However, producers of niche products will gain ground fast. I note that they should always charge a premium - they are providing a better, more useful product. Big conglomerates will probably try to through a monkey wrench into this process. But if niches products maintain the pay for quality status, what might then happen, is that their sales would begin to detract from the mass market stuff by drawing more disposable income away on the higher price, while at the same time causing tastes to become more refined and migrate away from the herd. It's a real threat to the mass-market concept (in music, video, and the like)....

Niki Scevak

Interesting analysis but isn't this simply a temporary situation of industries that are in flux? i.e. the reason why hits are less profitable are that studios/publishers demand a higher revenue share because they know exactly how much retailers make off them. As soon as Netflix, Amazon et al become hugely profitable (that is, when online retail hits critical mass or 20% of total retail) and as soon as the economic opportunity of the long tail is quantified (perhaps 10 years from now) the studios/publsihers will start demanding higher revenue share for tail titles too?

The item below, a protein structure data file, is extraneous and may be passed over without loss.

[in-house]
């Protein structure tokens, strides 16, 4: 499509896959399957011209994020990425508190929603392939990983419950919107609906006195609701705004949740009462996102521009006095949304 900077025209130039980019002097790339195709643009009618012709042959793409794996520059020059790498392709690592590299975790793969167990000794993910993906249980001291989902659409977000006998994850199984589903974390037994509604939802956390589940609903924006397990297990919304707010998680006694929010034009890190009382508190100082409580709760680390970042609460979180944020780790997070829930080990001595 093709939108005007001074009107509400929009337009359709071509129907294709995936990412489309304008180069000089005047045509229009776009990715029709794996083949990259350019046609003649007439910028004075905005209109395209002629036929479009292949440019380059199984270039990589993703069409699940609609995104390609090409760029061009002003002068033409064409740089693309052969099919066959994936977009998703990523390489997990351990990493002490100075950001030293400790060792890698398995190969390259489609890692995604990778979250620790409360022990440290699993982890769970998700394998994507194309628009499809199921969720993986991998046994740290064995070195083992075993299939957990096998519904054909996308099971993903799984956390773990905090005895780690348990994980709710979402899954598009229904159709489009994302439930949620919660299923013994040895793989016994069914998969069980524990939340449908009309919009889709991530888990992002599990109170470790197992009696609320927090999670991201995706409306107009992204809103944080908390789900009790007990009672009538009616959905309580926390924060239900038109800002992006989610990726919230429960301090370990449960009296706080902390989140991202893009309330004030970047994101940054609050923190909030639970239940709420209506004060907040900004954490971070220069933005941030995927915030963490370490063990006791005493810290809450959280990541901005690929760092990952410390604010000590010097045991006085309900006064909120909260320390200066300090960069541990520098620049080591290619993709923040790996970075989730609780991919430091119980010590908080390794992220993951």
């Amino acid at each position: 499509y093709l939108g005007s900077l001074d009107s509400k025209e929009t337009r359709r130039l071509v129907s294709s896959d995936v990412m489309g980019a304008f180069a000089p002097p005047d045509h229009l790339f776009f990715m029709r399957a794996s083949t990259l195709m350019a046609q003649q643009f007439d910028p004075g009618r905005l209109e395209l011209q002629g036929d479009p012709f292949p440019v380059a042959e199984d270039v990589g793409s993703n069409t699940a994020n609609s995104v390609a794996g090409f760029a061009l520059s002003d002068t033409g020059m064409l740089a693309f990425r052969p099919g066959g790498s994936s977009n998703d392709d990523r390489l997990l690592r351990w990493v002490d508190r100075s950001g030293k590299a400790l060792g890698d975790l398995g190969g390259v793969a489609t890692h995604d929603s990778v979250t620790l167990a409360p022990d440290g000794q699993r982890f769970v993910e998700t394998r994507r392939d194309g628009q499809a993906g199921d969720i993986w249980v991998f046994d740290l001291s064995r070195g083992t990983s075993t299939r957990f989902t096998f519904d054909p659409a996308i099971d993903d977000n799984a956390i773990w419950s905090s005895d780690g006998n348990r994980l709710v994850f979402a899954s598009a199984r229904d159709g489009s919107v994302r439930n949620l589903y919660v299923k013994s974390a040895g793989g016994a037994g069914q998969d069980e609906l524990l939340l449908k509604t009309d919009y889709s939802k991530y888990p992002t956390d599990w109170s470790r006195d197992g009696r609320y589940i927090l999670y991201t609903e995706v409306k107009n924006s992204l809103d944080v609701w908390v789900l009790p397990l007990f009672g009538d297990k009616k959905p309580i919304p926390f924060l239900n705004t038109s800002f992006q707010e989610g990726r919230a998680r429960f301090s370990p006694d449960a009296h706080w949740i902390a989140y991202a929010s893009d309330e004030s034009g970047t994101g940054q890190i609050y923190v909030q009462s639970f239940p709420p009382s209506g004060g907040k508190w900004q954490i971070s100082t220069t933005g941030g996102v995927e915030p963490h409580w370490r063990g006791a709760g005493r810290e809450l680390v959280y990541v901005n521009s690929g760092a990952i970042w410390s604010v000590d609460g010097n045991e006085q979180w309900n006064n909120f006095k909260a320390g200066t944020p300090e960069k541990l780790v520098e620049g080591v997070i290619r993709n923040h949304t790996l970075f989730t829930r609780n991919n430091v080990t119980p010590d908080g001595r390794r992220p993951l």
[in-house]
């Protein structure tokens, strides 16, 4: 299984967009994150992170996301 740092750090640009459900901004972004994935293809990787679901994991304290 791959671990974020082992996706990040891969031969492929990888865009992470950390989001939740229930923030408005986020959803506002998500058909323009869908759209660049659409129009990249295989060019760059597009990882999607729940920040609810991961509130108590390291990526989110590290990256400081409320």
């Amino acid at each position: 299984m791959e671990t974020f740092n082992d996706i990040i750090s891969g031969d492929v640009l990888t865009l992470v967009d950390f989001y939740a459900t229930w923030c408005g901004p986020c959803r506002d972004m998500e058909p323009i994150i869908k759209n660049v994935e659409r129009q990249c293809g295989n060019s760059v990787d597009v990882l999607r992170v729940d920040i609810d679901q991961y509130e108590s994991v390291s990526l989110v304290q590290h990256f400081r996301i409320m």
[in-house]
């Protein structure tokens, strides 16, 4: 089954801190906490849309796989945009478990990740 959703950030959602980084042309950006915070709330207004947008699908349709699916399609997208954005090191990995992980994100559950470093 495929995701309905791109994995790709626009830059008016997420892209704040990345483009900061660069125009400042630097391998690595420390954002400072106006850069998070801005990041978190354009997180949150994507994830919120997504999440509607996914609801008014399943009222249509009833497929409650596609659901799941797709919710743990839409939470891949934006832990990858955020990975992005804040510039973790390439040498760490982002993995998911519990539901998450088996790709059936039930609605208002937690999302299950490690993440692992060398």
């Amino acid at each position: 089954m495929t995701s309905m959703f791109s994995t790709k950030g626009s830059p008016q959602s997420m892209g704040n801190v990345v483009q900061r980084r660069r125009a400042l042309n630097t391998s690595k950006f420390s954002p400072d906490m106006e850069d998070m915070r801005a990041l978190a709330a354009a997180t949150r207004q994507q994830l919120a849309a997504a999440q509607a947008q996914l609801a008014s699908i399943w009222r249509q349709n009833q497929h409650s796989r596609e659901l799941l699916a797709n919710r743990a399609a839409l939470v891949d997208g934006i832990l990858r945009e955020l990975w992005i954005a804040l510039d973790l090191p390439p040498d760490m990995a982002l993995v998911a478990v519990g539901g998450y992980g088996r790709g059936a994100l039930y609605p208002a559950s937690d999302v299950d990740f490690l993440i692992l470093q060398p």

At the moment the majority of retail makes very little from the tail. But soon that will presumably change as commerce shifts online. You can bet as soon as it does the studios will be raising their prices.

So although the profit breakdown looks as it does today, as soon as the long tail reaches scale hits and niche titles will be equally profitable.

Trova Hellstrom

The same is very, very true of automobiles. There is much more margin in used cars than in new. Among the reasons: Most consumers know, or can easily find out the dealer's cost on a new car, but with used cars the lowball when buying, then have a lot of pricing flexibility when selling.

You could probably do a whole chapter on cars as an example of the long tail.

Aron